The election of four new board members to the Cobb EMC board of directors marked a major turning point in the four-year battle between EMC members and our electric cooperative. Members expressed their frustration through lawsuits, grassroots organizing and most recently elections, after the EMC took calculated steps to squash democracy at Cobb EMC and isolate the entrenched board along with now former president/CEO Dwight Brown.
Cobb EMC members however, are not alone in their fight to take back their cooperative from board members and management who have been accused fiscally mismanaged their co-op. Electric cooperatives throughout the United States who have dealt with similar issues for years. Like Cobb, several are emerging from dark chapters as stronger, truly member-based organizations (now operating under principles of open democracy and with greater accountability to members); others continue to struggle with a lack of member rights and/or corrupt board members or management.
One in particular, which bears striking resemblances to our efforts with Cobb EMC, has worked tirelessly to ensure that a runaway management and board of directors, some of whom have been charged with corruption allegations, will never again rule their cooperative with an iron fist.
The Pedernales Comparison: We’re Not Alone
Pedernales Electric Cooperative (PEC), the country’s largest co-op, based near Austin, Texas, bears striking similarity to the struggles Cobb EMC’s members faced in recent yeasr. In June 2007, several members of Pedernales filed a class action lawsuit against the cooperative’s then general manager, Bennie Fuelberg, alleging a breach of fiduciary duty by Fuelberg and several members of the board of directors and management at PEC. Like the Cobb member complaints against Dwight Brown, the PEC plaintiffs alleged that Fuelberg and others enriched themselves with excessive compensation and took steps to marginalize member control. Board members and employees of PEC claimed that Fuelberg had near total control over the cooperative, its finances and operations. The suit led to a criminal investigation, Congressional hearing and the eventual indictment of Fuelberg and PEC attorney Walter Demond.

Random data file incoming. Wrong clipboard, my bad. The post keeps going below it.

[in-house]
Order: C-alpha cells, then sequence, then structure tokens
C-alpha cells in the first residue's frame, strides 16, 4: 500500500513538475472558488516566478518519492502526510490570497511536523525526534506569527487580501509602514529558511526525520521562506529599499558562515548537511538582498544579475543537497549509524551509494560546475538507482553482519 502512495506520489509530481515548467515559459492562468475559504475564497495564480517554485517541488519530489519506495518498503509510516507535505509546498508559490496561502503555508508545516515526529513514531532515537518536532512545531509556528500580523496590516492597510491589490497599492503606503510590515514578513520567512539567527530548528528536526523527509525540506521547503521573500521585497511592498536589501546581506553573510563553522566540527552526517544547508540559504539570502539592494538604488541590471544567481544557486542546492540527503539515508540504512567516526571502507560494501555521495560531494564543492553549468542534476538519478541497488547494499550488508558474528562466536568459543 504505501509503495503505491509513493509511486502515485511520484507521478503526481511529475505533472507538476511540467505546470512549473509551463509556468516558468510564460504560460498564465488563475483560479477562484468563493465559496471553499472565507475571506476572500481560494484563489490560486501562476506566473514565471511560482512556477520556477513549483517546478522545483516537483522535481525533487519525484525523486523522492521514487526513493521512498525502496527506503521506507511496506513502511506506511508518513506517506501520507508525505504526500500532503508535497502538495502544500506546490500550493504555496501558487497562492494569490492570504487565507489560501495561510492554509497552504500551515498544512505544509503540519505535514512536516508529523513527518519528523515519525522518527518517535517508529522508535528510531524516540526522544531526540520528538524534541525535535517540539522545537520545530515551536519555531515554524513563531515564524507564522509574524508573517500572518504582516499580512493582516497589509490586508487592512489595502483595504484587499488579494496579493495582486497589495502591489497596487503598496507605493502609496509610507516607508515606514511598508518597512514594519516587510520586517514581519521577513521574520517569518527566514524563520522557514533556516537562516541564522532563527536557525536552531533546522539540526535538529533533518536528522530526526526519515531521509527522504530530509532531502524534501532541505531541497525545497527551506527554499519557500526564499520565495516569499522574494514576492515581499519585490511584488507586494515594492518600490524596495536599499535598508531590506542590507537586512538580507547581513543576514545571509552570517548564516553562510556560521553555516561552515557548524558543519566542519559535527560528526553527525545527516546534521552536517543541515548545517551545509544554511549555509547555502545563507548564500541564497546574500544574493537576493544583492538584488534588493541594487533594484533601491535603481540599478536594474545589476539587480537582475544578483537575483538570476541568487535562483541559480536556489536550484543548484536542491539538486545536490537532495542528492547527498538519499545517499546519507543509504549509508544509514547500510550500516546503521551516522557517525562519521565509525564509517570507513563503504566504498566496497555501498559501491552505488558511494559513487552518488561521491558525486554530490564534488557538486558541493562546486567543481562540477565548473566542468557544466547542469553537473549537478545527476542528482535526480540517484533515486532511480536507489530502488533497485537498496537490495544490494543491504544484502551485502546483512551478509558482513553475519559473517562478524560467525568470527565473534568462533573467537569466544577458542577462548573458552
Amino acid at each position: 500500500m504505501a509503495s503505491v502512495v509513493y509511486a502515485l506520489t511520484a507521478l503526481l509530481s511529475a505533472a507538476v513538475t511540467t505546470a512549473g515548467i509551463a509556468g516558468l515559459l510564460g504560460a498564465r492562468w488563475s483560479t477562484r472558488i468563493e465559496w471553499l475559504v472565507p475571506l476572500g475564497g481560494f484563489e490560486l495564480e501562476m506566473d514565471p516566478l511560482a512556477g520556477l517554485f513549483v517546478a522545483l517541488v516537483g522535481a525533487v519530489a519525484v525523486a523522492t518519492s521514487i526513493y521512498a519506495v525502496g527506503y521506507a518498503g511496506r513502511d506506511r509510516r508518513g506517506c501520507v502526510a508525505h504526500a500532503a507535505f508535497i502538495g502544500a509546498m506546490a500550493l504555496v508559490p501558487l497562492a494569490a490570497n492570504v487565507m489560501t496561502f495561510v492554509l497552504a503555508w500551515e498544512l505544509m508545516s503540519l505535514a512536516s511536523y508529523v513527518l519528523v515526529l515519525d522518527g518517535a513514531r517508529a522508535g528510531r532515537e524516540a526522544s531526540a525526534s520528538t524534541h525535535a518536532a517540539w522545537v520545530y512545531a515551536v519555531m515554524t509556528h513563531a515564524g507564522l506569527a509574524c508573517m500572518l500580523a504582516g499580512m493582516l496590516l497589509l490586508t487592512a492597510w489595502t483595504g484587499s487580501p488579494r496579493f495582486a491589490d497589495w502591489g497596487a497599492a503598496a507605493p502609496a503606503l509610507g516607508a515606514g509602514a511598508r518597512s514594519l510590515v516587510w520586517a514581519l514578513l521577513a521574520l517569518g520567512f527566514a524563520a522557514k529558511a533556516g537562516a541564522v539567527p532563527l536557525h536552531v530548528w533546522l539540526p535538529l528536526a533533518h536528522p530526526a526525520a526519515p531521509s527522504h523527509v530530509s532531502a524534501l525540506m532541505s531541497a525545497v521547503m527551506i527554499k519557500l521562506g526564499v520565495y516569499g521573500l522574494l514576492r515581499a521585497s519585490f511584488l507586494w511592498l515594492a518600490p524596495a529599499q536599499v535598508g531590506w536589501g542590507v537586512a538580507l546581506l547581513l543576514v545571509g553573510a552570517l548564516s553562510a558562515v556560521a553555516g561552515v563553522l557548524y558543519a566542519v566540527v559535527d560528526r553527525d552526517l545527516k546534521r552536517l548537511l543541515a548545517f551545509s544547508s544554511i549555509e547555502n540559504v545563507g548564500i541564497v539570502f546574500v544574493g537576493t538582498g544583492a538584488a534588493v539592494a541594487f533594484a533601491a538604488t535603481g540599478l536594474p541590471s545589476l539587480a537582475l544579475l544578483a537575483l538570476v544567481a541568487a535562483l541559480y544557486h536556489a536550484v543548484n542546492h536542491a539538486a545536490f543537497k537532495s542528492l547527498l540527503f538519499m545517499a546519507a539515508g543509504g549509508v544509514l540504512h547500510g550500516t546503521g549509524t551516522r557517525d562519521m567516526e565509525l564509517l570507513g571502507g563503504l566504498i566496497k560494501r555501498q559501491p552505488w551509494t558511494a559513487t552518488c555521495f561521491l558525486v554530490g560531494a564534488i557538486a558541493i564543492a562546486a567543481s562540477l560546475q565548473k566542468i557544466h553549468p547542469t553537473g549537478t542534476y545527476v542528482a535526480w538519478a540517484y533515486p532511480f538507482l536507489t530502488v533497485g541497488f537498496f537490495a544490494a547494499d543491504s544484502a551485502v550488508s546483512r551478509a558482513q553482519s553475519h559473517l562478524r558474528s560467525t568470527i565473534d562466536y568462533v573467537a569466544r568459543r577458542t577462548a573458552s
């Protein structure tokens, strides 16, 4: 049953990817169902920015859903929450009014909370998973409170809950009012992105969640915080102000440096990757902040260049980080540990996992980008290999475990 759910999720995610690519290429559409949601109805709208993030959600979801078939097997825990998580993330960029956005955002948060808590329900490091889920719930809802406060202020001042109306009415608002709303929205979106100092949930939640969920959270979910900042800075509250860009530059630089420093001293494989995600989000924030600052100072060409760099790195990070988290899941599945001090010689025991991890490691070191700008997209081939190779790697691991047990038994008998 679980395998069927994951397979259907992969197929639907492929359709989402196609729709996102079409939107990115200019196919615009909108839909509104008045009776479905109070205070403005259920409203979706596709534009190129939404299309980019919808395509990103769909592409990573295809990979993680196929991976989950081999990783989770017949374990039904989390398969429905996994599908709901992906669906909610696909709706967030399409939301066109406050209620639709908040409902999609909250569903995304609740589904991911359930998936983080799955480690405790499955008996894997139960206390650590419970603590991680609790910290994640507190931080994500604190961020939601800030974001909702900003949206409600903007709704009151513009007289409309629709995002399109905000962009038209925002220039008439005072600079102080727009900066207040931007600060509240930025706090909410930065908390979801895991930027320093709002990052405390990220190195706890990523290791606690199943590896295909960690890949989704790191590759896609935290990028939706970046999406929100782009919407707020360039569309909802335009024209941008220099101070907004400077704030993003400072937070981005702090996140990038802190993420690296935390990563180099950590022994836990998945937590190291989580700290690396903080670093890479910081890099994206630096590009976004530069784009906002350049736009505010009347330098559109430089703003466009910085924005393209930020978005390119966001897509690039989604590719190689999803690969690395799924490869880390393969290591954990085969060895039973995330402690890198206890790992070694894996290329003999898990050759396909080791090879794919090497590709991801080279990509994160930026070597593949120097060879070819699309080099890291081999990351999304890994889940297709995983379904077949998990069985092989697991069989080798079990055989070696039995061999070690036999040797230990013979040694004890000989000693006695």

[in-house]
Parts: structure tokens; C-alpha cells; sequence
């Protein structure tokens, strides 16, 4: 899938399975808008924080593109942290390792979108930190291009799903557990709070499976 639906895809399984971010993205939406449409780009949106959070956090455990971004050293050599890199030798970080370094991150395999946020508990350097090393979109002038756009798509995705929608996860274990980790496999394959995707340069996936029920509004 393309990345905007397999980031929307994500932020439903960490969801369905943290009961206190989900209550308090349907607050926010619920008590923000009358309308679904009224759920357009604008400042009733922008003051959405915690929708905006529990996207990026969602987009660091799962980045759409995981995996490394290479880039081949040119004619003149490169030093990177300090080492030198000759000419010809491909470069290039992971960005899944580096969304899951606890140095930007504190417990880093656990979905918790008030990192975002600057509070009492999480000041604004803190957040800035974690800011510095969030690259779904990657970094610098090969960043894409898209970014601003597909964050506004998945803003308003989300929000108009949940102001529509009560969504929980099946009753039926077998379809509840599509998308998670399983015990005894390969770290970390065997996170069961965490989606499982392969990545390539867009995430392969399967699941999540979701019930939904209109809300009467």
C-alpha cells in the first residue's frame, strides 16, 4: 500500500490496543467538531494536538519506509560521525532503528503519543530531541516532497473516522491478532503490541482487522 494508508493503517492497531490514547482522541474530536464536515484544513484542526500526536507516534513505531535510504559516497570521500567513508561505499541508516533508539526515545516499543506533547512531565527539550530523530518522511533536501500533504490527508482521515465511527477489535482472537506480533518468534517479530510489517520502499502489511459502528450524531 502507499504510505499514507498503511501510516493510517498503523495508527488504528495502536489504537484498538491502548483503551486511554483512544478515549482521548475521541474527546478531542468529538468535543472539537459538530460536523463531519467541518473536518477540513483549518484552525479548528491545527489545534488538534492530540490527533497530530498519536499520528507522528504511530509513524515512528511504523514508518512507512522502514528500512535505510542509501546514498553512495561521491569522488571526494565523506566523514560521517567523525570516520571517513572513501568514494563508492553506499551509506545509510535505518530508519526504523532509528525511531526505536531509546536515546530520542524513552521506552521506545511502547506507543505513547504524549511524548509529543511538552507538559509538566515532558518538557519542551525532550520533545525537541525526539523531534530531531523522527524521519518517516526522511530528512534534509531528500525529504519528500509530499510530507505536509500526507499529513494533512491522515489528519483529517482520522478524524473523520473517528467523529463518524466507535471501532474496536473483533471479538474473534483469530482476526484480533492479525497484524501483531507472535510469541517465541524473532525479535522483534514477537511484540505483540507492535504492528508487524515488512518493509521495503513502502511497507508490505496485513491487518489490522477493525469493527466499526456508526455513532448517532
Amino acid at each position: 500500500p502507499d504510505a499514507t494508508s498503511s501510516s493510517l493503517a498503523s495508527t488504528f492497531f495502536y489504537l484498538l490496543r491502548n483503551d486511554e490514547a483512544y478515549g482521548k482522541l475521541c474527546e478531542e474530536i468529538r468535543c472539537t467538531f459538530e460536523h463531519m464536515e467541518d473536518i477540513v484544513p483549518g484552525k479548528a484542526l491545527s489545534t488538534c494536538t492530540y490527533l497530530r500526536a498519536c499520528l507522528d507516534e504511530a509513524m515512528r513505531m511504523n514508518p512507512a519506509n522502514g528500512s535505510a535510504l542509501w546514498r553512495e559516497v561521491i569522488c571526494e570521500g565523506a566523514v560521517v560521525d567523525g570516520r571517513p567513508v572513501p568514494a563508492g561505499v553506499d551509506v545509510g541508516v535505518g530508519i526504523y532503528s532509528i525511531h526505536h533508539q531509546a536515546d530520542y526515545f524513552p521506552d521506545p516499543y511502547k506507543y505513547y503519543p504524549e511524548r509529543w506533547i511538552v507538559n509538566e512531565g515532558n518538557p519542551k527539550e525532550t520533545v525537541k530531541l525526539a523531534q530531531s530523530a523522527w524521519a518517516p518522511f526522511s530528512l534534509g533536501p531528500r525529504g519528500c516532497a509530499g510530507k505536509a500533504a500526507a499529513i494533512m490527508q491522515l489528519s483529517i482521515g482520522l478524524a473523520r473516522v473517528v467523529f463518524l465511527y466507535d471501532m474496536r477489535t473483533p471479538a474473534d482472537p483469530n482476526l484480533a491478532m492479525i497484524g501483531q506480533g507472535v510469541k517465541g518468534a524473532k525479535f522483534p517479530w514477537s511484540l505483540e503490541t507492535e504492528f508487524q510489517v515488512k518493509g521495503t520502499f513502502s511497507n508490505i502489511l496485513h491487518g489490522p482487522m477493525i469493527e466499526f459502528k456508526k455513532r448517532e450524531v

The charges against Fuelberg and Demond alleged that they stole hundreds of thousands of PEC dollars and distributed them to Fuelberg’s brother and the son of a former PEC director. In December 2010, Fuelberg was found guilty on all charges and in February 2011, he was sentenced to 300 days in jail and ordered to pay over $100,000 in restitution. Fuelberg is appealing his sentence. Demond was found guilty in May 2011 and was sentenced to 500 days in jail, 10 years probation and must pay a $10,000 fine.
Pedernales members were fed up with the gross mismanagement and just like we’ve seen with Cobb EMC, took action. PEC4U, a grassroots organization, similar to Take Back Cobb EMC, formed to help inform PEC members of the issues affecting them and to support and elect new and accountable leadership to the PEC board of directors. In June 2008, after a year of investigations, lawsuits and active members, five new board members were elected to the board, pledging to return PEC to its members and bring accountability and transparency to the board.
PEC4U and several board candidates pushed for a series of changes at PEC that now makes a once trouble co-op a model for EMCs throughout the country. Stay turned for Part 2 next week as we focus on the changes PEC made and how we can adopt similar measures at Cobb EMC.